Voter participation is another hot topic. Usually it is assumed that more voters means better democracy, but it’s not true. Many countries have better voter participation than the United States, and yet are not better off or freer (Greece, where voting is mandatory and voting participation rate is very high, is in trouble — and I am not even talking about the 99 percent participation rate in the Soviet Union, where voting wasn’t compulsory but people were encouraged to vote by the good beer and books sold only at polling stations).
But having more people who vote without knowledge may actually be bad for democracy. If the vote of a person who did the homework, researched the issues, and voted on the basis of what is best for him or her or, preferably, best for the country may be negated by someone who voted on the basis of a 30-second commercial or a candidate’s skin color, people may get disappointed in the system.
Yes, every citizen has the right to vote, but that doesn’t mean that everyone should vote. Democracy doesn’t need more voters; it needs more informed voters, and encouraging voting for the sake of higher voter participation is a bad policy that allows easier manipulation of electorate. Uninformed people cannot elect good leaders.
How to improve the system
So what can be done?
- First, money shall be taken out of politics by prohibiting all commercials, door knocking, polling, mass mailing, political signs, registration drives, etc. In fact, political campaigning shall become a thing of the past. Each viable candidate shall be given space on a government-funded website to explain the candidate’s views and suggestions; opposing candidates shall be given space to comment on others, and all facts shall be confirmed by independent analysis. Additionally, several debates sponsored by the government shall be conducted on specific topics. These measures will allow more independent and third-party candidates to have a chance, thus giving people more choices and a reason to vote.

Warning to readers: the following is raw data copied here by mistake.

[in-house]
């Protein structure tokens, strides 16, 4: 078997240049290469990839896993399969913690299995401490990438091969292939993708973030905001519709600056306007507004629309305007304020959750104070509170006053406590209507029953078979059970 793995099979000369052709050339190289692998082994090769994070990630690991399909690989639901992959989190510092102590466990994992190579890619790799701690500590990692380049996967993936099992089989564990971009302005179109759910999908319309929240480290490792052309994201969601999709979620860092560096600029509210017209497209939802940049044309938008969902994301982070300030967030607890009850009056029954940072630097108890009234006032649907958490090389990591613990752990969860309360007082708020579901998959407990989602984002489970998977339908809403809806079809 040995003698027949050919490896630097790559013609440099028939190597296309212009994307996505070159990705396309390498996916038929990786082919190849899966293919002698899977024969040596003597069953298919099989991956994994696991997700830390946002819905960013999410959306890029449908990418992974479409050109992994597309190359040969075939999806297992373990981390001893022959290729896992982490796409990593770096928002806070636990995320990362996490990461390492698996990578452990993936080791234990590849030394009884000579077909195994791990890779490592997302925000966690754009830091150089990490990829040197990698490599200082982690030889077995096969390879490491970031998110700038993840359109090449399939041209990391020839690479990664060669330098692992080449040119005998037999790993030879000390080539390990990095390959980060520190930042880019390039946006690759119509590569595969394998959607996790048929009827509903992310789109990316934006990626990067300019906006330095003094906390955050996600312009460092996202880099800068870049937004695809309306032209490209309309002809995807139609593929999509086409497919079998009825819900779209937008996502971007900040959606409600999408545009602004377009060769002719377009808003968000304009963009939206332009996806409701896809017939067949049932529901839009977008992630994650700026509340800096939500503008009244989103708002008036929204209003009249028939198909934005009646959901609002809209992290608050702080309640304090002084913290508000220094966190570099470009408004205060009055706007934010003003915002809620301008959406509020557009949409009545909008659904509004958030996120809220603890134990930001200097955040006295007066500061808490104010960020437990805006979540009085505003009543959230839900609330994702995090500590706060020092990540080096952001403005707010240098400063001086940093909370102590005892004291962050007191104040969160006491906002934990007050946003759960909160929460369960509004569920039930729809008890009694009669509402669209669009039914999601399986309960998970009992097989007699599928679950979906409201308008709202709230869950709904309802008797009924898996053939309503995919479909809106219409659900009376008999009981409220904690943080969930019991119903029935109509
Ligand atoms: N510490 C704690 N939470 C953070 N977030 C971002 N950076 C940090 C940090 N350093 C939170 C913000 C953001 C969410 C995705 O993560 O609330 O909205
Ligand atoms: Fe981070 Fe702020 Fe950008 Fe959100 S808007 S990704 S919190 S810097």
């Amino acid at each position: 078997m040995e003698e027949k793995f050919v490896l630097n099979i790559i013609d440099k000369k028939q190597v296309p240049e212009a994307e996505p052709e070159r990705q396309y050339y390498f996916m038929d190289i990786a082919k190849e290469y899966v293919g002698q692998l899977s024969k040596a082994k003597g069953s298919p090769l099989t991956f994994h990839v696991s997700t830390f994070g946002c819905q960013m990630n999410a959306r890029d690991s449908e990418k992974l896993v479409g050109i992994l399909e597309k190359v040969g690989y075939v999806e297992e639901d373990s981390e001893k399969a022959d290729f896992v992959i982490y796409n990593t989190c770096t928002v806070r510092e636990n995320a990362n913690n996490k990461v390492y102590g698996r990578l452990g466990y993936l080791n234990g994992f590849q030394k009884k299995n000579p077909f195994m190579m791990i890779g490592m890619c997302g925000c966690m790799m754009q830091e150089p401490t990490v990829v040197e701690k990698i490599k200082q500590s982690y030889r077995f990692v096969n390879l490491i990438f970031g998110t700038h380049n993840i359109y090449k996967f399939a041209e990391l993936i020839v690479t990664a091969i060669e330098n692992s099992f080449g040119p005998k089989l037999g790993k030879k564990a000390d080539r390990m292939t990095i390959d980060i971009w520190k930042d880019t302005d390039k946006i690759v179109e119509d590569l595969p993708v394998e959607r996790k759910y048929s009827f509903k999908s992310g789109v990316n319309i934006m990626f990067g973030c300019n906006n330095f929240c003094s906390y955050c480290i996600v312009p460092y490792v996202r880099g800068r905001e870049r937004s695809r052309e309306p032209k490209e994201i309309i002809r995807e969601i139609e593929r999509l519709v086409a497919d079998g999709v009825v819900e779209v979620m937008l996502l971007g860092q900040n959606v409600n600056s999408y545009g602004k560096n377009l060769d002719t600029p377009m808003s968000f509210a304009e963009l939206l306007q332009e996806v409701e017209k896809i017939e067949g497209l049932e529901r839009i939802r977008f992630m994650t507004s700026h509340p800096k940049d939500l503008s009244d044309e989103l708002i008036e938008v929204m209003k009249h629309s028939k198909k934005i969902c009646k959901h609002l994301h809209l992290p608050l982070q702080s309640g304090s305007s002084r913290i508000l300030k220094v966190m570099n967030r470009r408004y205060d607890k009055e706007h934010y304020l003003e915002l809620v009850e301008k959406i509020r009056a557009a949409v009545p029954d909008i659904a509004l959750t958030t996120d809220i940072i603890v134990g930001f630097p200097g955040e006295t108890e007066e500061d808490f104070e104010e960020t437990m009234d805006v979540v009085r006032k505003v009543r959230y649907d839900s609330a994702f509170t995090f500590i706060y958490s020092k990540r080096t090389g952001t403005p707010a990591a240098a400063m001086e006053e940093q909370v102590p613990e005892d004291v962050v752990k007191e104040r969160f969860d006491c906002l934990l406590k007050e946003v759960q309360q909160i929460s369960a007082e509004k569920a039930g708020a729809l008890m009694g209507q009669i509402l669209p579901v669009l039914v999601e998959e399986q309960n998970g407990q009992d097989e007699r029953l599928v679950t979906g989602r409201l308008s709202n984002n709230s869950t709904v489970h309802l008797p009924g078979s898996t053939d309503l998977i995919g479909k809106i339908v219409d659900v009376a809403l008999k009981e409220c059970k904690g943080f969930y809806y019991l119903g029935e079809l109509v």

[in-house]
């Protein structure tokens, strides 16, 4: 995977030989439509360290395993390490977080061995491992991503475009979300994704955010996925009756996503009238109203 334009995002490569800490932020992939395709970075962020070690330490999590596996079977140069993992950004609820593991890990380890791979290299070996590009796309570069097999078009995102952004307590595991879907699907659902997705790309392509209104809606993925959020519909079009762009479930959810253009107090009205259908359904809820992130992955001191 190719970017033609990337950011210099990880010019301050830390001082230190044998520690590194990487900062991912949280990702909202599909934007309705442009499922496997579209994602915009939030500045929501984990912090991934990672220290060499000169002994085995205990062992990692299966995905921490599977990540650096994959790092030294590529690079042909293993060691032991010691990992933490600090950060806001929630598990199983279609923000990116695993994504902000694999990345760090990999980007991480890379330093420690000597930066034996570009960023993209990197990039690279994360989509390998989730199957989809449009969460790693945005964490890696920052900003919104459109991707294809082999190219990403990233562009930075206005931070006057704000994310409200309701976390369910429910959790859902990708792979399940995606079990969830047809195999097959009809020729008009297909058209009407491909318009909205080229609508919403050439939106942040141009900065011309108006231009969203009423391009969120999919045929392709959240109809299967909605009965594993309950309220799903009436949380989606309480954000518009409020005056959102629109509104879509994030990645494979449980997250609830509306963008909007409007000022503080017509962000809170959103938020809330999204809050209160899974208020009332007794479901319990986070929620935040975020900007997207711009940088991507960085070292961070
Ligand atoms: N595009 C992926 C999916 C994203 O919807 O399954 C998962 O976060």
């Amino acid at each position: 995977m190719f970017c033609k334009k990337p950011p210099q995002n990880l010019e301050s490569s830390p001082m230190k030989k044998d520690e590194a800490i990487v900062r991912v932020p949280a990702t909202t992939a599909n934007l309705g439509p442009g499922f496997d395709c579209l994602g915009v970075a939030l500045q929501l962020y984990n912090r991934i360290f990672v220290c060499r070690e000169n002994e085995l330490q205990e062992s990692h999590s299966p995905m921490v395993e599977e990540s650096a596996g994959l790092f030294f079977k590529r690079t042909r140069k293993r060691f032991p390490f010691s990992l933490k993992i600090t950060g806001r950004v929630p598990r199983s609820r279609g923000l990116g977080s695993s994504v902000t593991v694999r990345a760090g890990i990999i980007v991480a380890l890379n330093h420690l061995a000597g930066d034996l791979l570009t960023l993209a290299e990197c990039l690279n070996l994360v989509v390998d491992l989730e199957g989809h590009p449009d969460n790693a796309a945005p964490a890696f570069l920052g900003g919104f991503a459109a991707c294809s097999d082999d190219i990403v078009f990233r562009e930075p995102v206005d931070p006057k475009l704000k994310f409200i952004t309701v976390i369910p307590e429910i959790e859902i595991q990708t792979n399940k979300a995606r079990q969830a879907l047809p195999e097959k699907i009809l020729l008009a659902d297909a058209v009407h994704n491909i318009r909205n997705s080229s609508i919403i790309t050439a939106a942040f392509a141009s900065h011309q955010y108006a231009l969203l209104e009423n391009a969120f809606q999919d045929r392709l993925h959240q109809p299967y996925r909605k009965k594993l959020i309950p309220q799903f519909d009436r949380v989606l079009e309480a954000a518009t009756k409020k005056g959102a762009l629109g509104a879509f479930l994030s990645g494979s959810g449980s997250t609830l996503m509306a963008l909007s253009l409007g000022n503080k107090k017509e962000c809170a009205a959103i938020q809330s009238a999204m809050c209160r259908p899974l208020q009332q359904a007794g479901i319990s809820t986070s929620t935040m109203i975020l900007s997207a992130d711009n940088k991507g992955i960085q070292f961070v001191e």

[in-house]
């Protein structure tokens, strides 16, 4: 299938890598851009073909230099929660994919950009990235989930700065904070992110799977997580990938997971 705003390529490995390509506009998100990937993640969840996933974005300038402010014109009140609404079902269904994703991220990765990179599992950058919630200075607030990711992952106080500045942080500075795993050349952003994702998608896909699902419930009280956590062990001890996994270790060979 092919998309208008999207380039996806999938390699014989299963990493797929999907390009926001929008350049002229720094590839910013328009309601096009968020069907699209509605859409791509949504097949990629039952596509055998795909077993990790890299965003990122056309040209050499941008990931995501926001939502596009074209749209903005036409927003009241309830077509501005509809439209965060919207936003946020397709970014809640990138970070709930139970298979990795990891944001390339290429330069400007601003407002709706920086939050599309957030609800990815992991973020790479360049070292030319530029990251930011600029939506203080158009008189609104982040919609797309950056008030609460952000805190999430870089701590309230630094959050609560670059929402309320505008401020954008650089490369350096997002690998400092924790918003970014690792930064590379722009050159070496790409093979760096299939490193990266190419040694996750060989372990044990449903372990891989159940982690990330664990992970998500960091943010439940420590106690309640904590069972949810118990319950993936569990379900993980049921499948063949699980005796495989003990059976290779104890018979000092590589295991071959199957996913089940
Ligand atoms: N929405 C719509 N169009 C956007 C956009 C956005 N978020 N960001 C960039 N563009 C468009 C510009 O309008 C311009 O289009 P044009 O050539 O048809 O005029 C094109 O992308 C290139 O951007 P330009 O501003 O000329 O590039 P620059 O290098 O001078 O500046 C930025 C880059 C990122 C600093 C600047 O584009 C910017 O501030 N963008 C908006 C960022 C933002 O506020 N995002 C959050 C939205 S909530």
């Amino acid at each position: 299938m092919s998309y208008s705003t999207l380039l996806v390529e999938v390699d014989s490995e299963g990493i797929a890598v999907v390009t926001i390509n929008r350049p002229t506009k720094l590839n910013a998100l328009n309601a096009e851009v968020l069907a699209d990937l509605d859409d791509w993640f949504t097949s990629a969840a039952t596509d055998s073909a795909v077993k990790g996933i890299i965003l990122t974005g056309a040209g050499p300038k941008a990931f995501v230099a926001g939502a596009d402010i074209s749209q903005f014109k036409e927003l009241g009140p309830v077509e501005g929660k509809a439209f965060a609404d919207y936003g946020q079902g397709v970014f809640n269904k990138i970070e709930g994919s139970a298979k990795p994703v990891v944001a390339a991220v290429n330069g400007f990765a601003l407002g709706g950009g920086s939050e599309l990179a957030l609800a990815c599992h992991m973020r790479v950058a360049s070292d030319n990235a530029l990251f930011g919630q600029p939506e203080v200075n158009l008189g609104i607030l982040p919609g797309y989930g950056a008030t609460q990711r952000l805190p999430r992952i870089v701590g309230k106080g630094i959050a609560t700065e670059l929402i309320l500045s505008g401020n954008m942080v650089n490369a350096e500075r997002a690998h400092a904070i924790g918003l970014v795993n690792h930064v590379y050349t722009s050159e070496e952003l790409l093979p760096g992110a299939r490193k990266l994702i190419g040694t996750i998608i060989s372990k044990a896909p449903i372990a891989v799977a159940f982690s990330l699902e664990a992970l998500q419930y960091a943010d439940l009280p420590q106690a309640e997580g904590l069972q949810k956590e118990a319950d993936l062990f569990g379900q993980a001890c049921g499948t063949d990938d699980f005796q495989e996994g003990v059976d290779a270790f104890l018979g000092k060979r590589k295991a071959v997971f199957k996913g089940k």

- Second, people shall be left alone in their decisions whether and how to vote. Ideally, a polling machine should ask a few simple questions (e.g. who is our current president?) before allowing people to vote, but that may be too much for some people. Registration and voter ID requirements (which should be the same – what is required to prove citizenship for registration should be sufficient at the polling station) are the means to ensure that those who vote have at least some desire and knowledge to do it and the system cannot be rigged. Obviously, the constitutional right to vote applies only to American citizens, so requiring proof of citizenship for registration cannot be unconstitutional, even if it costs money.
- And finally, the way people are elected should be changed. Representatives shall rotate and run in a different district each time, thus ensuring that they keep entire state interests in their minds and do not just cater to the narrow and immediate concerns of a small group of people. This will do more for bipartisanship than all speeches and promises combined, because a representative elected in a rich suburban district may be running in an intercity or rural district next time. Of course, gerrymandering will disappear as well, and all races will always be competitive. For the Senate, the best way would be to force senators to run in a different state every time or, as an alternative, put them on a ballot in all states but with a weighted vote. This will make senators pay attention to the entire country’s interests more and, as an added benefit, will require people to pay more attention to the entire Senate’s actions rather than the actions of only their two senators.
The measures outlined above would guarantee high-quality candidates and increase the number of knowledgeable voters while providing confidence that their votes will truly count. And that is what makes a democracy better.
Ilya Gutman is an immigrant from the Soviet Union who now lives and works in Marshall, Minnesota.